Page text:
Bluebonnet Brew-Off

March 3, 2000

By Dan Bedell

Each year since 1986, the Dallas-Ft. Worth Metroplex has played host to the annual Bluebonnet Brew-Off, and the year 2000 will mark the 14th time that determined brewers from all over the state (and elsewhere) will compete to see who's homebrew will reign supreme. This event is no garage-gathering of brewers either. Last year's Bluebonnet attracted 800 entries, and this year's total should easily eclipse that mark. Not bad for a state known more for oil-spewing than beer-brewing.

As a self-proclaimed Objective Beer-Prover (of the Texas variety), I was intrigued when I found out that one of the largest home-brewing competitions in the world was right here in my back yard. So like any good Texan, I finagled an invitation to the party. That meant that last Saturday I found myself at the Winemaker shop in Ft. Worth, taking in the early check-in. It wasn't long before I had my shirtsleeves rolled up and my hands busy with the folks from the North Texas Homebrew Association, The Knights of the Brown Bottle, The Cowtown Cappers and the Net Hoppers homebrew clubs, helping get the multitude of entries registered.

For those of you who have never witnessed the check-in process for a Bluebonnet Brew-Off (don't get out much, huh?), it goes something like this: Brewers are required to provide three bottles of every beer they wish to enter (one for each potential round of the competition). The bottles must be unmarked, 10-14 ounces each, fitted with crown caps and must be made of brown or green glass. Grolsch-like swing tops are a no-no… Each entrant fills out an Entry Information Form, and a Brewer Information Form. The entry form consists of the beer's name, American Homebrewers Association style, brewer's name, and a couple of other tidbits of information, and is affixed to each bottle via rubber band.

During check-in, this label is removed, and is replaced with a sticker printed with a random number. This number is now that particular beer's anonymous identity for as long as it remains in the competition. The number is cross-referenced on the Brewer Information Form, which gets filed away or future reference. After the label is removed and a number is assigned, each bottle is given a colored sticker that denotes the AHA style that the beer inside portends to be. Each beer will be judged against other beers of that style. All in all, I helped from about 9:30 in the morning until about 2:30 in the afternoon and when I left, we'd registered 300 or so entries. Before the day was out, the dedicated volunteers from the area clubs had registered 696 entries, and still the boxes come. (Funny how the process seems to have gained efficiency after my departure…)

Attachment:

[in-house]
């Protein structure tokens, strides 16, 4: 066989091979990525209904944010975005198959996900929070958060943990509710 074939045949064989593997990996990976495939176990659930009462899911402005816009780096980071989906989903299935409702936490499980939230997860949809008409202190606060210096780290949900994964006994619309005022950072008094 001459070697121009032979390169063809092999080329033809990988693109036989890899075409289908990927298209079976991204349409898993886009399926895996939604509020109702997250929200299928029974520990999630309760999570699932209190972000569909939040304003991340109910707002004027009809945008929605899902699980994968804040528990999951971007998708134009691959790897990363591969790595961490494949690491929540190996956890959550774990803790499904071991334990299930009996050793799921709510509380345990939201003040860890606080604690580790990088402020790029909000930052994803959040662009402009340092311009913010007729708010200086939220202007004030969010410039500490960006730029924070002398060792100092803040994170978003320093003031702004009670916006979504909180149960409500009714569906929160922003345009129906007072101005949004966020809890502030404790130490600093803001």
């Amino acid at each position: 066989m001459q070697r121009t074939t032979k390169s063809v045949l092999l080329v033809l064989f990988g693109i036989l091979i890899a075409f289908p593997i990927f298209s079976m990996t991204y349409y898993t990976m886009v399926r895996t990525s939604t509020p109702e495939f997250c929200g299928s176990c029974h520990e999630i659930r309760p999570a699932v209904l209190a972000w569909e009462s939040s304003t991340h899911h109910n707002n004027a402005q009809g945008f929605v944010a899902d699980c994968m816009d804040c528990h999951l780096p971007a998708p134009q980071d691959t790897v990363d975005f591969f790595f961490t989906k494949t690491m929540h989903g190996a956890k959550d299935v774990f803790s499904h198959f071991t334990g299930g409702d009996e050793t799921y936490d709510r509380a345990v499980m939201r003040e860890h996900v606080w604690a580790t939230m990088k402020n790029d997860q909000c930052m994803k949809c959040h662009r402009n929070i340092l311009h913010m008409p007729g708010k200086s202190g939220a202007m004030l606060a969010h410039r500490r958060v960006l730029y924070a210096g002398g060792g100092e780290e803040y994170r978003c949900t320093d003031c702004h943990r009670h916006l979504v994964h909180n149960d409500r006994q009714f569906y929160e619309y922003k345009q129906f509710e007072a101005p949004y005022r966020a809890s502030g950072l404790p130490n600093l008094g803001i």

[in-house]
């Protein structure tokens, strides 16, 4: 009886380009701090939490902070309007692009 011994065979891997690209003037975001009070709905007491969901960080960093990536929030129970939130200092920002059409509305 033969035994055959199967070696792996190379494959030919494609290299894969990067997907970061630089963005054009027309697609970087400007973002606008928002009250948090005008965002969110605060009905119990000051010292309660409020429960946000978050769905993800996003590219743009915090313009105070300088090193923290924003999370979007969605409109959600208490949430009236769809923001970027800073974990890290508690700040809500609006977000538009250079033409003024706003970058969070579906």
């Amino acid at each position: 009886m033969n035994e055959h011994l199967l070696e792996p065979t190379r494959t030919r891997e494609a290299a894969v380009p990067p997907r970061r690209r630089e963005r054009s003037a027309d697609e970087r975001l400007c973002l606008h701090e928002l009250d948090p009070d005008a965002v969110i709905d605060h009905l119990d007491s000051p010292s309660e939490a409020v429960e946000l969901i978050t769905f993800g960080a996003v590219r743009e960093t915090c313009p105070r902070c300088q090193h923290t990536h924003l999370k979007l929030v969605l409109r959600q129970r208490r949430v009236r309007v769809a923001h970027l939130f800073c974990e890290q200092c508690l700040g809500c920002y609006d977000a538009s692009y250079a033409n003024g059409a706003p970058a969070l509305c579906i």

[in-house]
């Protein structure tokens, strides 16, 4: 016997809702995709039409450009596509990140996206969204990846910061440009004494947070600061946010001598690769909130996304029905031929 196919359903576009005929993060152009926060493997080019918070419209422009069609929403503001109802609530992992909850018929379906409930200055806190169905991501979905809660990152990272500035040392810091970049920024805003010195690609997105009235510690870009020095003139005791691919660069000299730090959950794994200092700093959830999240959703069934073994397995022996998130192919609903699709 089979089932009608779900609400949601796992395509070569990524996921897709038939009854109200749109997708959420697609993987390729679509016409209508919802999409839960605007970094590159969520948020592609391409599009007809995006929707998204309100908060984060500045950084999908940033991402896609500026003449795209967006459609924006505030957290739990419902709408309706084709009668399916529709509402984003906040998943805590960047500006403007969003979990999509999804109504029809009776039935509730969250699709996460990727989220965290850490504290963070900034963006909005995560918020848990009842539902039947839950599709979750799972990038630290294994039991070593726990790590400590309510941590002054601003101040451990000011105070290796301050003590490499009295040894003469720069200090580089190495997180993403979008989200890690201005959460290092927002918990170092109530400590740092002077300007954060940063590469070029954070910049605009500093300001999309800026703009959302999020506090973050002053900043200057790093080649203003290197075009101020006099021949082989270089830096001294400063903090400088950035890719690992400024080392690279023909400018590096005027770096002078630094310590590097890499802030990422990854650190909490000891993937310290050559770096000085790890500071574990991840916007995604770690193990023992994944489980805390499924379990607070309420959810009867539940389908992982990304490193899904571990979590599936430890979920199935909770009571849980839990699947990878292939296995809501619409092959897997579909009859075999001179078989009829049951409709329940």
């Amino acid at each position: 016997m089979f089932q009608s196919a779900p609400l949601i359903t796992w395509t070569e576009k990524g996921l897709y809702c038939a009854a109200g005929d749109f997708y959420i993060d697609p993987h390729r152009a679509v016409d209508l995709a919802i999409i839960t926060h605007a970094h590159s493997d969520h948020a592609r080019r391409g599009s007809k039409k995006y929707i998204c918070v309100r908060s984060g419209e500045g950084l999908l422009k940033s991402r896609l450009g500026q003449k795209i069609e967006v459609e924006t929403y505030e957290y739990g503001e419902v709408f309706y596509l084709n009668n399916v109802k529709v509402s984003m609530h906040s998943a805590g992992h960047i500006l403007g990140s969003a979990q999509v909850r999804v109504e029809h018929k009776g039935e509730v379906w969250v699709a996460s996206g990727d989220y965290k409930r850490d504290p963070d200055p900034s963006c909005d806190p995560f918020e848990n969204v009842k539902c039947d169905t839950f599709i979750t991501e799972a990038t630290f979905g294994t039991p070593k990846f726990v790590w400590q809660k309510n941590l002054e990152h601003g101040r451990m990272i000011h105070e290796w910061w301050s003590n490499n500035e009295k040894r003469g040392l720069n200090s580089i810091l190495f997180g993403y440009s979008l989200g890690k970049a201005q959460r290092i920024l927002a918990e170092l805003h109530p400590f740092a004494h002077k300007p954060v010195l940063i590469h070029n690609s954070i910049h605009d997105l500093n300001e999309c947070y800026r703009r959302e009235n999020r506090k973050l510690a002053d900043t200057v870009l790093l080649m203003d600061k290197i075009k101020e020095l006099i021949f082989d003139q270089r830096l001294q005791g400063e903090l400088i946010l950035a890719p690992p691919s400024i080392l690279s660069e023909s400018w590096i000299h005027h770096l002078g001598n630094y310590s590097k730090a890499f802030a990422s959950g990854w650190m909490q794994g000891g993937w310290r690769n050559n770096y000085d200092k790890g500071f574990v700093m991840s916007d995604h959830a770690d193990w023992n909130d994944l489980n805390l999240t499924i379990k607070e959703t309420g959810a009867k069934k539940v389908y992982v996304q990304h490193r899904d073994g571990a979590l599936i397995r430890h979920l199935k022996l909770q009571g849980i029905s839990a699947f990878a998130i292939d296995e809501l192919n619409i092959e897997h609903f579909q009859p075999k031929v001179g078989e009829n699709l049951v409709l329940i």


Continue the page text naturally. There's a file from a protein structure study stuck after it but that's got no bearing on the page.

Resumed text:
The Bluebonnet isn't just about the homebrewing competition either. In fact, the weekend of the big event, March 24-26, is really a massive beer extravaganza. After all, a small event might wound that stereotype that Texans work so hard to maintain. On the afternoon of the 25, the festivities get under way with a reception and banquet. The evening's keynote speaker is none other than Roger Protz. (I told you these guys were serious.)

A commercial beer guided tasting follows the banquet, with beers and brewery representatives from such redoubtable industry mainstays as New Belgium Brewing Company, Paulaner, Hacker-Pschorr, Merchant Du Vin, Rogue and St. Arnold Brewing Company to name a few. Just in case any of the attendees might have room for more beer, the evening ends with a room-crawl that will feature the beers of many of the participating homebrew clubs. For those who manage to emerge from their rooms at the Wilson World Hotel, Irving, Texas, before noon the next morning, Saturday holds the second round judging and the (in)famous pubcrawl, touring three separate routes this year. The liver-weakened group re-assembles that night for the actual awards ceremony where the coronations will take place. (Check out the event schedule at the official website.)

On Sunday morning a BJCP exam will be given at 10:30 a.m. (mercifully) for prospective judges. The exam will serve as the final official event of the weekend and will allow the brew-off to end a more scholarly note than one might expect.

Part 2: The wait is over.

Dan Bedell